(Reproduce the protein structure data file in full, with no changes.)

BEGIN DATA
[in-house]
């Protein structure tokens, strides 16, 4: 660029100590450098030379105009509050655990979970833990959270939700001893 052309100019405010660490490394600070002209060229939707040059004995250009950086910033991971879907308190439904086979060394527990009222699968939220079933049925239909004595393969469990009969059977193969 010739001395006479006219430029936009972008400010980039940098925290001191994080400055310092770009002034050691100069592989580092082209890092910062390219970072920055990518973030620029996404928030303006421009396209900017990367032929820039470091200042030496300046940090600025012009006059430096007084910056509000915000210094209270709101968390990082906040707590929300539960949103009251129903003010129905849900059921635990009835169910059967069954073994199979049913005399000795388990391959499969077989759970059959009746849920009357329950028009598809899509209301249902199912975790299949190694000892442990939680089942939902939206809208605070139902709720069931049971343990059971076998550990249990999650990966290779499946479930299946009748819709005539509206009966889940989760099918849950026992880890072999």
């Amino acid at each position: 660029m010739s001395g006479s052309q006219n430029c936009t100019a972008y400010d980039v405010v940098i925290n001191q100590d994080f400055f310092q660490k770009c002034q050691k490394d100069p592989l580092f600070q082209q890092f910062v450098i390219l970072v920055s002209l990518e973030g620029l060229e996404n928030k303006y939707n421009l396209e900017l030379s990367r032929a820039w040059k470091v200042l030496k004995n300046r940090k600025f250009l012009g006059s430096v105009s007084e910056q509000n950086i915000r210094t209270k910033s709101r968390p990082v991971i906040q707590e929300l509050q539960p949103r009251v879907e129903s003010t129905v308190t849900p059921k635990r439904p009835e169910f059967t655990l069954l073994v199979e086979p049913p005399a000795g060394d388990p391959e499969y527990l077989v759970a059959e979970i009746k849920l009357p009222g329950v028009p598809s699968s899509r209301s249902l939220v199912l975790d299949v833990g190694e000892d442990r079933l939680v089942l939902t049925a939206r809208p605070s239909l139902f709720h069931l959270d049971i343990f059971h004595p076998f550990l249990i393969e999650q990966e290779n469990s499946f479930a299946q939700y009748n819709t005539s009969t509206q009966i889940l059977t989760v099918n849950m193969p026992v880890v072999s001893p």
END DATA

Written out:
[in-house]
């Protein structure tokens, strides 16, 4: 660029100590450098030379105009509050655990979970833990959270939700001893 052309100019405010660490490394600070002209060229939707040059004995250009950086910033991971879907308190439904086979060394527990009222699968939220079933049925239909004595393969469990009969059977193969 010739001395006479006219430029936009972008400010980039940098925290001191994080400055310092770009002034050691100069592989580092082209890092910062390219970072920055990518973030620029996404928030303006421009396209900017990367032929820039470091200042030496300046940090600025012009006059430096007084910056509000915000210094209270709101968390990082906040707590929300539960949103009251129903003010129905849900059921635990009835169910059967069954073994199979049913005399000795388990391959499969077989759970059959009746849920009357329950028009598809899509209301249902199912975790299949190694000892442990939680089942939902939206809208605070139902709720069931049971343990059971076998550990249990999650990966290779499946479930299946009748819709005539509206009966889940989760099918849950026992880890072999």
């Amino acid at each position: 660029m010739s001395g006479s052309q006219n430029c936009t100019a972008y400010d980039v405010v940098i925290n001191q100590d994080f400055f310092q660490k770009c002034q050691k490394d100069p592989l580092f600070q082209q890092f910062v450098i390219l970072v920055s002209l990518e973030g620029l060229e996404n928030k303006y939707n421009l396209e900017l030379s990367r032929a820039w040059k470091v200042l030496k004995n300046r940090k600025f250009l012009g006059s430096v105009s007084e910056q509000n950086i915000r210094t209270k910033s709101r968390p990082v991971i906040q707590e929300l509050q539960p949103r009251v879907e129903s003010t129905v308190t849900p059921k635990r439904p009835e169910f059967t655990l069954l073994v199979e086979p049913p005399a000795g060394d388990p391959e499969y527990l077989v759970a059959e979970i009746k849920l009357p009222g329950v028009p598809s699968s899509r209301s249902l939220v199912l975790d299949v833990g190694e000892d442990r079933l939680v089942l939902t049925a939206r809208p605070s239909l139902f709720h069931l959270d049971i343990f059971h004595p076998f550990l249990i393969e999650q990966e290779n469990s499946f479930a299946q939700y009748n819709t005539s009969t509206q009966i889940l059977t989760v099918n849950m193969p026992v880890v072999s001893p």